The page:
SAN ANTONIO, TEXAS (Reuters) - A sudden scoring slump by hot favourites Miami Heat has the defending National Basketball Association (NBA) champions scrambling to rediscover their form in time to turn the NBA Finals back in their favour.
The Heat, who averaged nearly 103 points per game during the 82-game regular season, endured their lowest offensive output of the entire 2012/2013 campaign in Tuesday's lifeless 77-113 loss to the host San Antonio Spurs.
Following the defeat, the Heat now trail the best-of-seven Finals 1-2, with the next two games being played in San Antonio on Thursday and Sunday.
"We got our butt kicked pretty good," Dwyane Wade, who had a team-high 16 points on 7-of-15 shooting, said. "This was a terrible performance by the Miami Heat. Our worst one yet. And we have to correct it."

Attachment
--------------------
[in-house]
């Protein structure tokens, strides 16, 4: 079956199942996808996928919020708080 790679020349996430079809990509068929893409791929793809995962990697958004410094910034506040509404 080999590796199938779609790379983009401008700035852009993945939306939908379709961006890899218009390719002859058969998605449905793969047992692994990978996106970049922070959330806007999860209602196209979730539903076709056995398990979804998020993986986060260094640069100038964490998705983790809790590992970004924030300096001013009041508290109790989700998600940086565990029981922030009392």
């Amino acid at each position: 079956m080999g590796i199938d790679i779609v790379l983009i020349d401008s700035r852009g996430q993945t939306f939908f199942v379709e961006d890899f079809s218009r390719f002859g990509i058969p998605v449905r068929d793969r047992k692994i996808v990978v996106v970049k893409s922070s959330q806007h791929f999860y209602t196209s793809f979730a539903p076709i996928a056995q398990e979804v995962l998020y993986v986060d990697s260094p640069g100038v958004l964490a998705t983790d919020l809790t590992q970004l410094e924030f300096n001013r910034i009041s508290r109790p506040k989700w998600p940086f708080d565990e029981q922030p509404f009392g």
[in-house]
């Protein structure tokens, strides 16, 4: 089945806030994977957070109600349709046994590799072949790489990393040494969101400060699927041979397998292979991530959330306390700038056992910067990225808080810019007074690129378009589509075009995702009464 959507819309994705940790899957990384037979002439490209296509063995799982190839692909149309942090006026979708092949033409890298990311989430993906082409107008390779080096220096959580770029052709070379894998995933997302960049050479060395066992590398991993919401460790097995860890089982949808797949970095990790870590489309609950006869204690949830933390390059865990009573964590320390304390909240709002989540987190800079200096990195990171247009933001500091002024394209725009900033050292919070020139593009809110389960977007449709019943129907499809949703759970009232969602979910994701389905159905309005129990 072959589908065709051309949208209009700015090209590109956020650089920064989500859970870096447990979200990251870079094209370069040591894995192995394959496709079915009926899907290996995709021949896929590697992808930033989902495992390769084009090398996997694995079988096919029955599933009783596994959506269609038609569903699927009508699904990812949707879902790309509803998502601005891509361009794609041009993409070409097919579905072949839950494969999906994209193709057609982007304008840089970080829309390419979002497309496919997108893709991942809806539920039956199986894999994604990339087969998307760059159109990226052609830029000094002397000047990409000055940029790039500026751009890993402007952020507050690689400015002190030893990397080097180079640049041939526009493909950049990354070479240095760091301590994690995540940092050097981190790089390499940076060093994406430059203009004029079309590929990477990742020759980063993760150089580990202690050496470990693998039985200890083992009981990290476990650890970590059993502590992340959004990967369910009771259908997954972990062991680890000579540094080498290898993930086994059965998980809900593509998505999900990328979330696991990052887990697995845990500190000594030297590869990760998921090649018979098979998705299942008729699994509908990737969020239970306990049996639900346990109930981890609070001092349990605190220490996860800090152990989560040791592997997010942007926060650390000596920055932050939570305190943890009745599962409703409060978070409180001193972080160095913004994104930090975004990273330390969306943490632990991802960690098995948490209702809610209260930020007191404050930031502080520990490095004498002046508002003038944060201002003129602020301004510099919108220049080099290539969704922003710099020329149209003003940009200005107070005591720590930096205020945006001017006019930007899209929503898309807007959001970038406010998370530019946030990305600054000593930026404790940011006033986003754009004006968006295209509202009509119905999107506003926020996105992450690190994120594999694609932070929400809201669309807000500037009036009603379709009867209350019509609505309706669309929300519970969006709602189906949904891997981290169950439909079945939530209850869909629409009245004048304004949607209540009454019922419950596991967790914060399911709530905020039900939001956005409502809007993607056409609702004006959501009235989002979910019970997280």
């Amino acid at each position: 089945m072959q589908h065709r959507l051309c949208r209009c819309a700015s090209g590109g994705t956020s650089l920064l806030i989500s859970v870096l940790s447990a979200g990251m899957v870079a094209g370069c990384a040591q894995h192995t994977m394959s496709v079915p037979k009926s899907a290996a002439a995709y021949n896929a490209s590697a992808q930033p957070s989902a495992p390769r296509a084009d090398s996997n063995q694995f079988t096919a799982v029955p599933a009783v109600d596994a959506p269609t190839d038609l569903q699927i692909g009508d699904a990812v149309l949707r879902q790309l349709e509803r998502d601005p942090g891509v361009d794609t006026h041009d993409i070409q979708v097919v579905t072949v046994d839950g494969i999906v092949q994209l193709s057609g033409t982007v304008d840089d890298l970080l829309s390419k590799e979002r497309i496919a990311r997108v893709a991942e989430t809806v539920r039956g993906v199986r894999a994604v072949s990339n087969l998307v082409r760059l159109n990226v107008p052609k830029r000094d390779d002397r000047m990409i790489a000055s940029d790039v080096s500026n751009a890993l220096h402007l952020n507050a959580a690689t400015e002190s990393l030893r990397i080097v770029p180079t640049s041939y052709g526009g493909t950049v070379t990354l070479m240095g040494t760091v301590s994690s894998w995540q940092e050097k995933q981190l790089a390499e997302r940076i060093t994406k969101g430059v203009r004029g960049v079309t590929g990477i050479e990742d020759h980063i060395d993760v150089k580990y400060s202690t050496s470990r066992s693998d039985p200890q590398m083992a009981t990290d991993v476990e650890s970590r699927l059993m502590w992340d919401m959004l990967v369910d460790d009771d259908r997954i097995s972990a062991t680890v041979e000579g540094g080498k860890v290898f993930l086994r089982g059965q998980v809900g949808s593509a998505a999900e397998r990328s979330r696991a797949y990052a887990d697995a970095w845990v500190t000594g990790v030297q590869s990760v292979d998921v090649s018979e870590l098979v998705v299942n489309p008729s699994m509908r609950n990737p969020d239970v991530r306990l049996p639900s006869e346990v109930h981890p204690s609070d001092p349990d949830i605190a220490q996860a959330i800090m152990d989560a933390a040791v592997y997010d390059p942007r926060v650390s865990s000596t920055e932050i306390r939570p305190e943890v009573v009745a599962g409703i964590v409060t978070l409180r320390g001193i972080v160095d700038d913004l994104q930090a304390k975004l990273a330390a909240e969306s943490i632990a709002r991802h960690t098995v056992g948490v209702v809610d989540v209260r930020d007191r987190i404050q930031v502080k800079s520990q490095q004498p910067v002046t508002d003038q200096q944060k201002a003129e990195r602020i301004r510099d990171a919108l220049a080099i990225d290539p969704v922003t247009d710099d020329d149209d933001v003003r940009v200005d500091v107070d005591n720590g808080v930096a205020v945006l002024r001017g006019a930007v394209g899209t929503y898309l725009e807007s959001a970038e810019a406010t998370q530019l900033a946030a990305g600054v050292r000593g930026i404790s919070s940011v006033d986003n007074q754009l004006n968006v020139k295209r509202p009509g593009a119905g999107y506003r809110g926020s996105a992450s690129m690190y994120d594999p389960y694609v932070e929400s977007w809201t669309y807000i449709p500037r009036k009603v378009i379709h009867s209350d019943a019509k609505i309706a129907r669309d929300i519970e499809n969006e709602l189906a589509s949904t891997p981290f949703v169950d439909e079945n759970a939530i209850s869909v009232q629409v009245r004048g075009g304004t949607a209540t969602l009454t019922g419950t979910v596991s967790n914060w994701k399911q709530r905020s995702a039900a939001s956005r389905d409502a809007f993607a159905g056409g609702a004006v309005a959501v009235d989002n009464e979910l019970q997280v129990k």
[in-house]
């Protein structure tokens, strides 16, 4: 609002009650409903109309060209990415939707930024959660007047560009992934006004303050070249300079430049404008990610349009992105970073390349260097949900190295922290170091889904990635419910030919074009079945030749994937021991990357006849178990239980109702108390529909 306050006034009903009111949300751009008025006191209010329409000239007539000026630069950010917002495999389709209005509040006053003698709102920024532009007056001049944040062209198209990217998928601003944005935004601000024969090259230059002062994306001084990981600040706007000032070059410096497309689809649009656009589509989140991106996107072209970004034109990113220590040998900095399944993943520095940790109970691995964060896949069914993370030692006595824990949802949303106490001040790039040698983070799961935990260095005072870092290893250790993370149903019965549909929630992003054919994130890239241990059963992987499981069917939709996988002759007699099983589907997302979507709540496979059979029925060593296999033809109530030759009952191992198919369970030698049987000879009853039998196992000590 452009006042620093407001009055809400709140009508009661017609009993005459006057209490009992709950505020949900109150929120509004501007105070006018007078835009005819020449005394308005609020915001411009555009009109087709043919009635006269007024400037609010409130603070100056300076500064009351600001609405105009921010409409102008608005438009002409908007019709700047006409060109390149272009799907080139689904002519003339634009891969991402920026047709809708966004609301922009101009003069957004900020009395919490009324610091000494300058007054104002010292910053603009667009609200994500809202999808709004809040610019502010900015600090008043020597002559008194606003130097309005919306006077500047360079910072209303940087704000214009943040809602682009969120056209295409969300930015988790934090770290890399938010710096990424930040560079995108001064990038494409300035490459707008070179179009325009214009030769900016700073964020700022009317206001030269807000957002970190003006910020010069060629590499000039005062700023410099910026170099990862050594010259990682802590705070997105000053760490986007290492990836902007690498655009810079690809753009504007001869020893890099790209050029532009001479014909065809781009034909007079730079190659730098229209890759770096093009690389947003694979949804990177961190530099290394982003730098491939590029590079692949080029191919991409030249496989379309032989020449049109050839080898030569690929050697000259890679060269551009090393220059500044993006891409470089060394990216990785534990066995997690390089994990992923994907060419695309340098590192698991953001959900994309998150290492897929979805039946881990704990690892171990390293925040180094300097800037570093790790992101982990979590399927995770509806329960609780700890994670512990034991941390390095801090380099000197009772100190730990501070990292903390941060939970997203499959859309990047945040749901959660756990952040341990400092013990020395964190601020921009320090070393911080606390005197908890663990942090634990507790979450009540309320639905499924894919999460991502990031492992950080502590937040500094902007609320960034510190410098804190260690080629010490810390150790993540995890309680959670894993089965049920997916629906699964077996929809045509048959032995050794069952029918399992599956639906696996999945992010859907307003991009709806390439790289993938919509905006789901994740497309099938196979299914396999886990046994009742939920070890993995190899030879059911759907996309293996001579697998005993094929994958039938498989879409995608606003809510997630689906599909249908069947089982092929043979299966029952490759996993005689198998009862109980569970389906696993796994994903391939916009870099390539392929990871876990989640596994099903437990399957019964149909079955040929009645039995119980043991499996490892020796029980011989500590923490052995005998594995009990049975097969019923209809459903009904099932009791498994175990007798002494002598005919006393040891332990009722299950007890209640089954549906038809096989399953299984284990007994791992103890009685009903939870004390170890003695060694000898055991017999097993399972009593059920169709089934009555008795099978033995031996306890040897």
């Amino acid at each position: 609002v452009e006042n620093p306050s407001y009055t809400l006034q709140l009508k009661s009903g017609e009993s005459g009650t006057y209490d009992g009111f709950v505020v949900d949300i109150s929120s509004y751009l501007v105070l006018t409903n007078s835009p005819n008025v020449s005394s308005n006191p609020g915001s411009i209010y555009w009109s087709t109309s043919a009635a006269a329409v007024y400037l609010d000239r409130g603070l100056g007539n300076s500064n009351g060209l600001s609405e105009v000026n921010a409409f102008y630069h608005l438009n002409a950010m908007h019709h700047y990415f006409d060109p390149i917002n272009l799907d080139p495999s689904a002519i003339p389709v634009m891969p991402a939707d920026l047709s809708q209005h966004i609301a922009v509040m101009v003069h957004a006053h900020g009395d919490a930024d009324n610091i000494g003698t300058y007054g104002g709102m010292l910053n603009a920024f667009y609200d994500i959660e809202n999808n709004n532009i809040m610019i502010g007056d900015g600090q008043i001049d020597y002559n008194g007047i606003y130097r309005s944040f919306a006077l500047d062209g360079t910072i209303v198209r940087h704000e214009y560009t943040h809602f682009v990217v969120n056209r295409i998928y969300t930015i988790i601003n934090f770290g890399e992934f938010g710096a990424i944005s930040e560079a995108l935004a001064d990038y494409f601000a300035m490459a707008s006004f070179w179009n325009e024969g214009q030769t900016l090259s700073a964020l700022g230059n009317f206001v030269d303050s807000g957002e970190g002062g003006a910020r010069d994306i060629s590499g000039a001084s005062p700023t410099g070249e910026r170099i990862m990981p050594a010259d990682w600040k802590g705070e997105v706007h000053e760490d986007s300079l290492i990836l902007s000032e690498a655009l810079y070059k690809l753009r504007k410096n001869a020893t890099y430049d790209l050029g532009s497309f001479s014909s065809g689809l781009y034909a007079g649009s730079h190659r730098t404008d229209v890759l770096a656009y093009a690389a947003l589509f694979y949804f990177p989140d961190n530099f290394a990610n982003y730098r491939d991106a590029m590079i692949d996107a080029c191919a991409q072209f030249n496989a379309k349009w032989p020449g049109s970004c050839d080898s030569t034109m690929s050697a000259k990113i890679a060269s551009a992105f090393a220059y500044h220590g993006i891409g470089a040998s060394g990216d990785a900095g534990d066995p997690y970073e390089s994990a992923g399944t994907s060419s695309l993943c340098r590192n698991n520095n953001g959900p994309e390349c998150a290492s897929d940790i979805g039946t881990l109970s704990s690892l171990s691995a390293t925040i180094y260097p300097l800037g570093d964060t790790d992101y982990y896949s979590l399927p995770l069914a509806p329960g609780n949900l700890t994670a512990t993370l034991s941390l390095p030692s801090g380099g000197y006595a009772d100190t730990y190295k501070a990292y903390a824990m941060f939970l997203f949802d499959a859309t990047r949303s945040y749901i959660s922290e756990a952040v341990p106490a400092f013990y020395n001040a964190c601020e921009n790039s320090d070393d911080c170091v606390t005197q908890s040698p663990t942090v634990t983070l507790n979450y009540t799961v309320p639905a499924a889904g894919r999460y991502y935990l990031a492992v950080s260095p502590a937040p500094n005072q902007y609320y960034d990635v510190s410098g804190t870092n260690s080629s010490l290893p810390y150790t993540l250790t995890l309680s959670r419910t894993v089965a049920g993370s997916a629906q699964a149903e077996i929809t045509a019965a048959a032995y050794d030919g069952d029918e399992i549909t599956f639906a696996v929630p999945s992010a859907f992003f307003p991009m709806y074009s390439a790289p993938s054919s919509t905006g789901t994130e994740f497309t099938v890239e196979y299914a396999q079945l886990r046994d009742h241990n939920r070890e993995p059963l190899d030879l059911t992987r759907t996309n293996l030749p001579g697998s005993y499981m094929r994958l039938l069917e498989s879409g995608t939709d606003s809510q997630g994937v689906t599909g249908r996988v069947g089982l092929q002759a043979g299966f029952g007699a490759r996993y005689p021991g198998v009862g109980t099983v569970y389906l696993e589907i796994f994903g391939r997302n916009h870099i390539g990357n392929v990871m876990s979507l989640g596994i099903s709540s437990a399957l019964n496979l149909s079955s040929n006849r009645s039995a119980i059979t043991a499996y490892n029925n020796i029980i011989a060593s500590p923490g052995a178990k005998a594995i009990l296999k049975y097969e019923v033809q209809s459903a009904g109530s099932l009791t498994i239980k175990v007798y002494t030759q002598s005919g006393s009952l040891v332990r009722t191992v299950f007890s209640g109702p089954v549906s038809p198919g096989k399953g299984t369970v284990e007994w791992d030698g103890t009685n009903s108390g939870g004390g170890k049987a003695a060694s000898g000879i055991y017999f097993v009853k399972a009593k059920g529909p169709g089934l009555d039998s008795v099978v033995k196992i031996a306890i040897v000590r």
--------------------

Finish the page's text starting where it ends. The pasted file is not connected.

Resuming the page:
The Heat shot a lousy 40.8 per cent from the field and the only consistent player on the court was Mike Miller, a 12-year veteran guard, who came off the bench to score 15 points on five-of-five shooting from beyond the arc.
LeBron James, who entered the game averaging a team-high 25.2 points per game, was held to four points in the first half on two-of-eight shooting.
The four-time most valuable player (MVP) found his rhythm for a brief period late in the third quarter but still finished with 15 points, his lowest output of the post-season.
Making matters worse was a ferocious Spurs offence that put the game out of reach with an impressive 33-5 run in the second half that whipped the home crowd into a frenzy.
"We got what we deserved," Miami head coach Erik Spoelstra told reporters. "They got into an incredible rhythm, even in the first quarter. Every shot they wanted to get, they got. We did not disrupt them. And then that's the flow. And it just went from there. We never got to our game."
To avoid being pushed to the brink of elimination, Miami will have to find a way to win on the road against a San Antonio team that has one loss in seven play-off games at the AT&T Center this year.
"Every game from this point on is a must-win," Wade said."We have to win it."